World Water Day brings awareness to the Global Water Crisis
More than 663 million people around the world, nearly twice the population of the United States, lack access to clean and safe drinking water. The majority of those affected live in isolated, rural areas in developing countries. Women and children are especially burdened with the task of walking hours each day to fetch water, which is often contaminated. March 22 marks World Water Day, aimed at increasing awareness of this worldwide issue and inspiring action.
Why is access to clean water so important? According to charity: water, a nonprofit organization dedicated to bringing clean and safe drinking water to people in developing nations, having access to clean water changes everything, including:
* In Africa alone, people spend 40 billion hours each year walking to get water. Women and young girls especially bear the brunt of this work, often spending up to 3 hours each day hauling 40-pound Jerry Cans filled with water. Access to a clean water source allows people more time to earn an income, provide for their families, or go to school.
Access to Education
* Time spent collecting water is time spent out of school. Having access to clean water allows children, girls especially, to attend school on a regular basis.
* Diseases from dirty water kill more people every year than all forms of violence, including war. Forty-three percent of those deaths are children under the age of 5. Access to clean water can save 16,000 lives per week.
* In Sub-Saharan Africa, women are responsible for 72 percent of the water collection, which hinders them in all other aspects of life. Having access to water gives these women the chance to take charge of their futures.
The Global Water Crisis may seem daunting to overcome, but there are ways we can help. This World Water Day, Emergen-C(R) and charity: water are launching an ongoing partnership to bring clean and safe drinking water to communities throughout Ethiopia.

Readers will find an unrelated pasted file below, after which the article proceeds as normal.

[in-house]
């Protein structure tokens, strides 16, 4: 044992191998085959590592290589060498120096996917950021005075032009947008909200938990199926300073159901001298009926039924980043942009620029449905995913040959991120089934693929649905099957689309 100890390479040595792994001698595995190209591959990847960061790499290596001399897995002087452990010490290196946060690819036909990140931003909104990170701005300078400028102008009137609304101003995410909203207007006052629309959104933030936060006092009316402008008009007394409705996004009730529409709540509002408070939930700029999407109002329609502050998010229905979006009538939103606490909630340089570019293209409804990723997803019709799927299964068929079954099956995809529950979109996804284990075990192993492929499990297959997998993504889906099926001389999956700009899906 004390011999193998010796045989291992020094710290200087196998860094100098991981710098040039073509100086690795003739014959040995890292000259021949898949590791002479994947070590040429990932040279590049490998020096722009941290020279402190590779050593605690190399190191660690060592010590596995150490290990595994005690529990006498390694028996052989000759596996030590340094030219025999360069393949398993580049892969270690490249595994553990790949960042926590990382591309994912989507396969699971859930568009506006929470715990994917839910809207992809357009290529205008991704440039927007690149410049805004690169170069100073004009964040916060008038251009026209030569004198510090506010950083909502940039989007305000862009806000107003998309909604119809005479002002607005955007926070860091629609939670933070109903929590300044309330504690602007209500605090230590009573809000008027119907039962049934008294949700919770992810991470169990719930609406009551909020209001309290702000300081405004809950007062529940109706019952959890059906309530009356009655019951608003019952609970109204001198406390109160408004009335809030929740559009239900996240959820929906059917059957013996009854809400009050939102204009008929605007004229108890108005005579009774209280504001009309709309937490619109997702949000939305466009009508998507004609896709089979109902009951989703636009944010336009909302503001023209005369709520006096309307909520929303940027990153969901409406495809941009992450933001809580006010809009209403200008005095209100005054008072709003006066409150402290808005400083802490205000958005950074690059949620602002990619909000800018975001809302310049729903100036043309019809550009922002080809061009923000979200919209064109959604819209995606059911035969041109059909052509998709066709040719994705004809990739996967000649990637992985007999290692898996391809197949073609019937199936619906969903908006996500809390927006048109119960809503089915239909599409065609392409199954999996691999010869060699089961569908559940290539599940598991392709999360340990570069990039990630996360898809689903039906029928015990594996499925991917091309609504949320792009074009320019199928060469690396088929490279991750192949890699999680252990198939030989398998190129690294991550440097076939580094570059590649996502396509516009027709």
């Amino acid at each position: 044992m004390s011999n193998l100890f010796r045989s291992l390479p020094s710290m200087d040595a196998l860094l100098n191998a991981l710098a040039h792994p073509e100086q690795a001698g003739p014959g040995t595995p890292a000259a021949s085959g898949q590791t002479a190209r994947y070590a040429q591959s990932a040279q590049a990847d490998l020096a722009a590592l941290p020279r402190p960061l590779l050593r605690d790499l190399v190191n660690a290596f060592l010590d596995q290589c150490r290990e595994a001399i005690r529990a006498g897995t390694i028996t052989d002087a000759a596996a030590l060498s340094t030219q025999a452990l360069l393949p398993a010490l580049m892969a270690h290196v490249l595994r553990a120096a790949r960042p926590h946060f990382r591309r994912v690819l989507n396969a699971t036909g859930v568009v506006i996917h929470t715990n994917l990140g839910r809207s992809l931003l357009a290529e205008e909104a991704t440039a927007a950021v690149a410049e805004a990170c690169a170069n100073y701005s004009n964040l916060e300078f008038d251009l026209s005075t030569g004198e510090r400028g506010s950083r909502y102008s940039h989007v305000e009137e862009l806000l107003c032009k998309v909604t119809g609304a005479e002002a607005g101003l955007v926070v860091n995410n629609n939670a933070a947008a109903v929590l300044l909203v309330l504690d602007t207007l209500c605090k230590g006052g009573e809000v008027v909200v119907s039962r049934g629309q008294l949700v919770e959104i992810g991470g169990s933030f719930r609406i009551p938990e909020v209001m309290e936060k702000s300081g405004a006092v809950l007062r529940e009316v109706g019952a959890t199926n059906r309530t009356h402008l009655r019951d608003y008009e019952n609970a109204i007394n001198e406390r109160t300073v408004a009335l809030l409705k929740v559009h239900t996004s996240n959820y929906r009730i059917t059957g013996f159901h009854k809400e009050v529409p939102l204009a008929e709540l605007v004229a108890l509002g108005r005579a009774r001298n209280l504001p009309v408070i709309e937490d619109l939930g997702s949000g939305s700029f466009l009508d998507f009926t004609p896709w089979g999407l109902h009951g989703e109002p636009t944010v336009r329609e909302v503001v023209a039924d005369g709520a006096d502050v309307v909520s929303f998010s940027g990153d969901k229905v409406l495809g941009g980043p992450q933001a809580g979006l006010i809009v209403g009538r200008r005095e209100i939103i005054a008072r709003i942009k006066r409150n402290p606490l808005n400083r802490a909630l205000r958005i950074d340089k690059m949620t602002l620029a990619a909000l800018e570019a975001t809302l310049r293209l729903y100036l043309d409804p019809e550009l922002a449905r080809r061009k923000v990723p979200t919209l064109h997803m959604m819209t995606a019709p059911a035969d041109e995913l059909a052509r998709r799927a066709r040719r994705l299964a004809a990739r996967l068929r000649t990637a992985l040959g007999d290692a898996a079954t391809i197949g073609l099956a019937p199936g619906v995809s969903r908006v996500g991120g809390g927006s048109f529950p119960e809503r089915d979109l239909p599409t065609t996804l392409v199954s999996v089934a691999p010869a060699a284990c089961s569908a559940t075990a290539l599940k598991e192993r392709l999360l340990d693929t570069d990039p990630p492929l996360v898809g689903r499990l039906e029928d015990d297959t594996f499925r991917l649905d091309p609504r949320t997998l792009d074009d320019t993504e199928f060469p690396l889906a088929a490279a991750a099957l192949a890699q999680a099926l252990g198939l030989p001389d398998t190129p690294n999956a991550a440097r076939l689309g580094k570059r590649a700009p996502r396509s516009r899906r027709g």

"Emergen-C recognizes the power of clean water," said Jennifer Holahan, marketing director, U.S. Specialty Supplements. "Our product relies on and transforms it, but we want to transform much more than water. We want to help drive change and transform lives. Having access to clean water means improved health, enhanced education opportunities and women empowerment in afflicted countries."
"We believe clean drinking water is one of the most powerful and effective ways to lift people out of extreme poverty; especially impacting women and children who often spend hours each day walking to collect unsafe water for their families," said Scott Harrison, founder and CEO of charity: water. "We're excited that Emergen-C is joining our mission by bringing clean and safe drinking water to thousands of people in need and spreading awareness of the incredible impact clean water makes within those communities."
On World Water Day, Emergen-C and charity: water are kicking off the #40Pounds Challenge to raise awareness and demonstrate the weight that women and girls carry in water on a daily basis. To participate, individuals are invited to upload a picture holding 40 pounds of anything found around the house, to Instagram or Twitter with #40Pounds and tag @emergenc. The organizations are inviting you to extend the challenge to friends or family members by tagging them as well. For every photo uploaded, Emergen-C will donate to charity: water as part of the overall effort to "lift the burden" and bring clean, safe drinking water to communities in Ethiopia. "Fuller House" actress and mother of two daughters, Lori Loughlin, is serving as the voice of the campaign.
For more information on the partnership between charity: water and Emergen-C, the official rules for the challenge, and other ways to get involved, visit www.emergenctransforms.com.